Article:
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is far from thinking himself able, either to grapple with the enemy alone, or to advise you in the various plans, which may be proposed for execution, in this spiritual conflict. He only wishes to be thought worthy to be admitted to a council of war, and in his turn to give his opinion concerning the militant Church,
In these capacities as fellow student, and fellow soldier, he takes the liberty to exhort you to study diligently the laws and discipline of our spiritual militia, and most religiously to regard the precept of the Captain of our salvation ; WATCH. The worst enemy is he who is in the garrison, and means to be false: The enemy against whom at present we are principally to watch, is not the Mahometan, the Jew, or the Pagan, but the treacherous Christian; who having imbibed christianity in his early life, betrays it in his maturity; and though continuing in external communion with thofe who profess it, is an Infidel in his heart. · Infidelity is a great sin, and the divine refentment will be to infidelity, at least what it used to be to idolatry, 'when the Jew was the favourite of God: The greatest crime he could commit was to give bis honour to false Deities, and now that the Chriftian is become the favourite of God, the greatest crime he can commit is to deny divine revelacion. There are many vices which a woman may forgive her husband, and one that she will not; and many vices which a man may forgive his wife, and
* Eurepy, fellow labourer. *** Συρρατιώτης Philip. ii. 25. TovapKing's rūs outopías Heb. ii. 10,; .
one that he will not. This is also the case
cal events fulfilling prophecies, which is an increase of evidence every day arising. The scriptures informing us that there is no other name under heaven whereby a man can be Saved but the name of JESÚS CHRIST, if they, to whom he has been preached with such abundant evidence, do not believe, they deprive themselves of the only means of eternal salvation, and commit the worst of fins, perhaps the fin against the HOLY GHOST.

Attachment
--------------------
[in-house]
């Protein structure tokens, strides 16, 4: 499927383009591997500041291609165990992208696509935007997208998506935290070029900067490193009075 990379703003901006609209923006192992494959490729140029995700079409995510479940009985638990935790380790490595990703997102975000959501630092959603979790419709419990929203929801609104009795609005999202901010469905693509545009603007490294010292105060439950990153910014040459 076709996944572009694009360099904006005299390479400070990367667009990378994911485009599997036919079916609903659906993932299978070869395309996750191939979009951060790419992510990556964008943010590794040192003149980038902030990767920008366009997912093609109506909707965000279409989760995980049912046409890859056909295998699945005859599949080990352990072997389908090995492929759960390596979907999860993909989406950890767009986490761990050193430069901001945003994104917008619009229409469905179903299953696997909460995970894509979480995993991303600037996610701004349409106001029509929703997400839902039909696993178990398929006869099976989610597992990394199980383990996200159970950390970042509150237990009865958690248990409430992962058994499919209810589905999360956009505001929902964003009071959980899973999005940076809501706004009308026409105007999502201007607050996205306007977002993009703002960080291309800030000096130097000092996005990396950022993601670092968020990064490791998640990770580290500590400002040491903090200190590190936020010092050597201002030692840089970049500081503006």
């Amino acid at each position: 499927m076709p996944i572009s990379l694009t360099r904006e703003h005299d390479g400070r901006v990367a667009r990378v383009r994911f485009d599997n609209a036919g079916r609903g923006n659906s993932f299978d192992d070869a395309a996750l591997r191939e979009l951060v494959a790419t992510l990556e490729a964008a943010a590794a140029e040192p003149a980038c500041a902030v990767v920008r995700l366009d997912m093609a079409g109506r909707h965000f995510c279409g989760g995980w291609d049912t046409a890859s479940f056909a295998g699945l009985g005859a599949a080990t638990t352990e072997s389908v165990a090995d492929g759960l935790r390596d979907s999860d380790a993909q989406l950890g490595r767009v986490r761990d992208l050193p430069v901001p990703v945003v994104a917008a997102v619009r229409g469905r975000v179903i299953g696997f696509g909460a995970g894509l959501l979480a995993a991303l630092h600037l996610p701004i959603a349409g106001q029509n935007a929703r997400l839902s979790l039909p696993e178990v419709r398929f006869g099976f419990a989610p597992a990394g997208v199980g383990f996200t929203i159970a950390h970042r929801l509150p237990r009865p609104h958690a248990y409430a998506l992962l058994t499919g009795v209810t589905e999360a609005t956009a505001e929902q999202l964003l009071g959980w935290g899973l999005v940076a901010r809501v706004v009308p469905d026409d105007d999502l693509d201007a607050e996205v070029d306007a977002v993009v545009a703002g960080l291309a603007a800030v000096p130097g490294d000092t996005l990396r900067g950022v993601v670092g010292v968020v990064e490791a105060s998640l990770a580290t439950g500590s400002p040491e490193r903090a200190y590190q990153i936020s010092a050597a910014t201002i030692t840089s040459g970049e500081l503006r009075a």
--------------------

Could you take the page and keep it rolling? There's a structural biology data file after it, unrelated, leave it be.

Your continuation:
He who compassionately wished to gather the Jews under his wings, as a ben gathereth her chickens, and the Jews were only emblematical of the whole human race, for he has the same affection towards mankind) could not avoid expressing himself strongly on the other hand. Tbou Capernaum which art exe alted unto Heaven, skalt be brought down to Hell. For if the mighty: works which have been done in thee had been done in Sodom, it would bave remained until this day. But I say unto you, that it hall be more tolérable for the land of Sodom in the day of judgment, than for thee. :
Seeing therefore that infidelity is so great a fon, all care ought to be taken in the educati. on of youth, lo as to impreis luch sentiments of religion upon their minds, as may render them observant of the truth, and the laws of God. This perhaps may be called by those, who are witty (coffers at'every thing serious, ai method of inftilling Prejudices. But since it is evident, that the bulk of mankind will ever act by education, custom, or example, which in reality is nothing more than Prejudice, even when they happen to be night, (Prejudice be